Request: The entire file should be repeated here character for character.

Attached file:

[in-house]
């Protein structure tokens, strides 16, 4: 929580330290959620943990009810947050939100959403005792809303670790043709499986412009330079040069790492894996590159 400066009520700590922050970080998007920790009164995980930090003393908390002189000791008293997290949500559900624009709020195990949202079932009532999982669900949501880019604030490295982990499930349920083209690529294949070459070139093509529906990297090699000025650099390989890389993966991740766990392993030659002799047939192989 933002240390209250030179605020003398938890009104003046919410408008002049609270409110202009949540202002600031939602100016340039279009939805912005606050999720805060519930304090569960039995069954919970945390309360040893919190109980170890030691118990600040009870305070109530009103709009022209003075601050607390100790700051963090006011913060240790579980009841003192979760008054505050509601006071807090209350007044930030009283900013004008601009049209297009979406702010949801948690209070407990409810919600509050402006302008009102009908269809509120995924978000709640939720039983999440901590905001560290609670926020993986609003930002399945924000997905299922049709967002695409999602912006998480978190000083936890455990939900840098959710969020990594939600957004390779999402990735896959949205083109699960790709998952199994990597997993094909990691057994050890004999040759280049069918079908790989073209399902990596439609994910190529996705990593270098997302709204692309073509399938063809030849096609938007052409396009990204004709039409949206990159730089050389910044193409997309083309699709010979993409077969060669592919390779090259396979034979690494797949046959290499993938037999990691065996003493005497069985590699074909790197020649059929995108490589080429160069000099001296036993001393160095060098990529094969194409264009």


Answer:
[in-house]
């Protein structure tokens, strides 16, 4: 929580330290959620943990009810947050939100959403005792809303670790043709499986412009330079040069790492894996590159 400066009520700590922050970080998007920790009164995980930090003393908390002189000791008293997290949500559900624009709020195990949202079932009532999982669900949501880019604030490295982990499930349920083209690529294949070459070139093509529906990297090699000025650099390989890389993966991740766990392993030659002799047939192989 933002240390209250030179605020003398938890009104003046919410408008002049609270409110202009949540202002600031939602100016340039279009939805912005606050999720805060519930304090569960039995069954919970945390309360040893919190109980170890030691118990600040009870305070109530009103709009022209003075601050607390100790700051963090006011913060240790579980009841003192979760008054505050509601006071807090209350007044930030009283900013004008601009049209297009979406702010949801948690209070407990409810919600509050402006302008009102009908269809509120995924978000709640939720039983999440901590905001560290609670926020993986609003930002399945924000997905299922049709967002695409999602912006998480978190000083936890455990939900840098959710969020990594939600957004390779999402990735896959949205083109699960790709998952199994990597997993094909990691057994050890004999040759280049069918079908790989073209399902990596439609994910190529996705990593270098997302709204692309073509399938063809030849096609938007052409396009990204004709039409949206990159730089050389910044193409997309083309699709010979993409077969060669592919390779090259396979034979690494797949046959290499993938037999990691065996003493005497069985590699074909790197020649059929995108490589080429160069000099001296036993001393160095060098990529094969194409264009």